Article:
You know, people want to get a job over at Proctor & Gamble, it certainly wasn't going to be in Greensboro. It's going to be in Cincinnati or it's going to be someplace else. If you were going to work for Lorillard, it's wasn't going to be in Greensboro, it's going to be in New York City or out in the Midwest or someplace. And that was fairly clear.

WL:

You mentioned earlier, before we took, turned the machine on, about, about leadership style and some objectives of that leadership style perhaps were not to gain publicity, to gain publicity or to gain high visibility.

RP:

No. No. Because there were times when we had a little dissention in the ranks where some of our people that belonged to CORE were saying, you know, “This person or that person is getting is getting, is getting recognition for something that he ought not be getting it for.” Mainly Jesse Jackson.

Jesse was a very, Jesse brought something to the sit-ins in Greensboro that wasn't there prior to his coming in. Jesse had become the president of, of the student body at A&T. That student body would kind of follow him. And those of us that had been working in the trenches for the previous two years, some of us didn't like it.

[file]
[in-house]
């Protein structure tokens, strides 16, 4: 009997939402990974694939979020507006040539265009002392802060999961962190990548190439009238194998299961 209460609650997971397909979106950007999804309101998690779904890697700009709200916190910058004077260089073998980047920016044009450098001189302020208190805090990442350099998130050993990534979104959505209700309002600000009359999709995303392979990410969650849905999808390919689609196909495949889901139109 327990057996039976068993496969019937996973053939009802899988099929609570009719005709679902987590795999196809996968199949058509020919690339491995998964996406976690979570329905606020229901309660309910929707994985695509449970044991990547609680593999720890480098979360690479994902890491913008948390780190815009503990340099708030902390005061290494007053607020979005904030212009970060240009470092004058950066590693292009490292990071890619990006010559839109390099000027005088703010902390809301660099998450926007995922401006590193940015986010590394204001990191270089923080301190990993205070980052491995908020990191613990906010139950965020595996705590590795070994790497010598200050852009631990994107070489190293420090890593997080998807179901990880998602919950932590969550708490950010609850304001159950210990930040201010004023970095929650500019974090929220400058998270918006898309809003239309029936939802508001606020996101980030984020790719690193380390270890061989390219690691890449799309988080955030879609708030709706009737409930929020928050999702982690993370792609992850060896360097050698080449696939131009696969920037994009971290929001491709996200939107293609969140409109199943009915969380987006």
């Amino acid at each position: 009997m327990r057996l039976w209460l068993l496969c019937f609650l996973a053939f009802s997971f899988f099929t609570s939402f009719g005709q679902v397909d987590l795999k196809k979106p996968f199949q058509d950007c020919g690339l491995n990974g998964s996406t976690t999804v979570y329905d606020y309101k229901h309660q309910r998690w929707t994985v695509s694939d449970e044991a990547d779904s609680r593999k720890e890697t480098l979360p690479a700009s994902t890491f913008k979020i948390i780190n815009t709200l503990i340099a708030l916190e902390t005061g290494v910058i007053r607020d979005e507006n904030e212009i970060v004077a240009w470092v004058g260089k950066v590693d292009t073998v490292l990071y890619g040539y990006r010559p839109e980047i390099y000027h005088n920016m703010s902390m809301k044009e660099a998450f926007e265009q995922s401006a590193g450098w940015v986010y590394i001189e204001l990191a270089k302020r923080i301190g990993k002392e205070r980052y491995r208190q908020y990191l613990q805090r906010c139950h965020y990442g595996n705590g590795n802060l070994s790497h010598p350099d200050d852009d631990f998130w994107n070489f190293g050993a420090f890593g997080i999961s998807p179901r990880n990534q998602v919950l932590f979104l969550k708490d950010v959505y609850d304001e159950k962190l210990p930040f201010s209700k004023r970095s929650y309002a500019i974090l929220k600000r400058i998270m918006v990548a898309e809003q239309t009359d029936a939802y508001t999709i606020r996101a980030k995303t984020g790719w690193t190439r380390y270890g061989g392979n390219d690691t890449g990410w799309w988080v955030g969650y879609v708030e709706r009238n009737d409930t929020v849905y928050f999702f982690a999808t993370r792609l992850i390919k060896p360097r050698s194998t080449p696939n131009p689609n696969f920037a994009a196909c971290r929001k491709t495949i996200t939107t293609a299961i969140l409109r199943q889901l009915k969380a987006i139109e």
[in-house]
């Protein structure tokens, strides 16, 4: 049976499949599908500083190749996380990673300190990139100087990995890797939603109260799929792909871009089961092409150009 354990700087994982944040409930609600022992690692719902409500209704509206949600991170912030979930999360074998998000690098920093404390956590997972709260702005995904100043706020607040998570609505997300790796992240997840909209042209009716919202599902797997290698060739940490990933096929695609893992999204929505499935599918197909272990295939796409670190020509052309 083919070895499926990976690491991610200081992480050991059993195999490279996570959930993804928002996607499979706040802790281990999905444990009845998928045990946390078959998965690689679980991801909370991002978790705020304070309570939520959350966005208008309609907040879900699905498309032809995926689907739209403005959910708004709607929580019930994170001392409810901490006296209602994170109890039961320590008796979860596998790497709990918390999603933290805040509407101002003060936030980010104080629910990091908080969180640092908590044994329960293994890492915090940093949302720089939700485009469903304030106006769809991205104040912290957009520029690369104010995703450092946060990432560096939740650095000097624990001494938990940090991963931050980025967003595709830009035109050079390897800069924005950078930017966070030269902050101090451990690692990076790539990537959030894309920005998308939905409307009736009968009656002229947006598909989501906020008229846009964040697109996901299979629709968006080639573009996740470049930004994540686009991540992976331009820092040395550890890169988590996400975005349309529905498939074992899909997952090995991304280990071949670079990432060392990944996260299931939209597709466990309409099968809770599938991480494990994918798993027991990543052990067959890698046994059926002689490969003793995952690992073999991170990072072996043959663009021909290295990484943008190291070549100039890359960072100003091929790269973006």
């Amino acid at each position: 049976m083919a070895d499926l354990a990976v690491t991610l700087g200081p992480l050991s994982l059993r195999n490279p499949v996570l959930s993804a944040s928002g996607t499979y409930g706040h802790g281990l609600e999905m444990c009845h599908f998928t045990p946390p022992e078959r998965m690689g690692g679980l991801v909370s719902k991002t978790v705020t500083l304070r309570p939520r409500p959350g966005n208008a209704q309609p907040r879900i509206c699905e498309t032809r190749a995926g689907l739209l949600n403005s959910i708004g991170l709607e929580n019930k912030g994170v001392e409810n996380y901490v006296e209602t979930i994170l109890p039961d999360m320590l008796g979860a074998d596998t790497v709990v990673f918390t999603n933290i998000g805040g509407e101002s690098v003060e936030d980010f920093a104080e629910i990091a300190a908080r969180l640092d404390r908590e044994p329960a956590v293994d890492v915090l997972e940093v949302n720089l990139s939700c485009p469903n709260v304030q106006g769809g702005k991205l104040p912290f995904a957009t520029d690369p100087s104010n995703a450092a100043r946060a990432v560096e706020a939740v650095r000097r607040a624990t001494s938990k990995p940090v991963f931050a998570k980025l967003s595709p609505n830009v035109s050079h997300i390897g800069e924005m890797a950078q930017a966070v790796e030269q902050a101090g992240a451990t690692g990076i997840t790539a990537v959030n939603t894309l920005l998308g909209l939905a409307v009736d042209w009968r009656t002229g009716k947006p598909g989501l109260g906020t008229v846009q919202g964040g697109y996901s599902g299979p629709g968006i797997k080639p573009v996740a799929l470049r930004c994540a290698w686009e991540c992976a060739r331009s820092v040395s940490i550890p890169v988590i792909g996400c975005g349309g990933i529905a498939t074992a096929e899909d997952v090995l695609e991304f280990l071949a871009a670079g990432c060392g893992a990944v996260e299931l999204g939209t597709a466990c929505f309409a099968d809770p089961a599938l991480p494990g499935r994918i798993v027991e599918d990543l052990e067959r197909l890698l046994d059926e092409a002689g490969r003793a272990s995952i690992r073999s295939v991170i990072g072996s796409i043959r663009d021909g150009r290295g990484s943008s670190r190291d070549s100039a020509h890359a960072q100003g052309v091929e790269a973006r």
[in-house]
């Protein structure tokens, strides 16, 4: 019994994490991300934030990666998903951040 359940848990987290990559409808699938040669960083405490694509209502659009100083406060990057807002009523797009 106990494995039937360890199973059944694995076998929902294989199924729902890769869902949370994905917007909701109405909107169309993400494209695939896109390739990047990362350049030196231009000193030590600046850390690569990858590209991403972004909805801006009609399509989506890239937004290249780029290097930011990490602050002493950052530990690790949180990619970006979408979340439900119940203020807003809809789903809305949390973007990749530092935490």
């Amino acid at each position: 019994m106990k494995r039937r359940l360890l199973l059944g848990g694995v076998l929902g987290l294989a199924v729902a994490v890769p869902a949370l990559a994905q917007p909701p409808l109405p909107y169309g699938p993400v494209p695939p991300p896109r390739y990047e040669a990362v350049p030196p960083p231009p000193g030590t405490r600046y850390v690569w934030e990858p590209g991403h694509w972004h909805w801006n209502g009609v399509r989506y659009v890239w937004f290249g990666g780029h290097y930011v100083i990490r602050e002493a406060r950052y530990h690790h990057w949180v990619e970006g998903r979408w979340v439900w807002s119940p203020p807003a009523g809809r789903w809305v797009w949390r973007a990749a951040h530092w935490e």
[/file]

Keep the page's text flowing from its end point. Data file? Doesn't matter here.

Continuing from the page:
And we used to sit around sometime and talk about that and say, you know, “Hey, we're not out here to get a whole lot of notoriety or publicity for this. It's fine if he gets credit for doing that. That's great.” And that was the time that Rev. Stanley was particularly very important to the group, because he'd say, “Hey, you know, our goal is not to get a whole lot of publicity. Our goal is to cause change. And unless—” you know, “We cannot afford to lose sight of that because somebody thinks that somebody else is getting a little bit more publicity than somebody else.”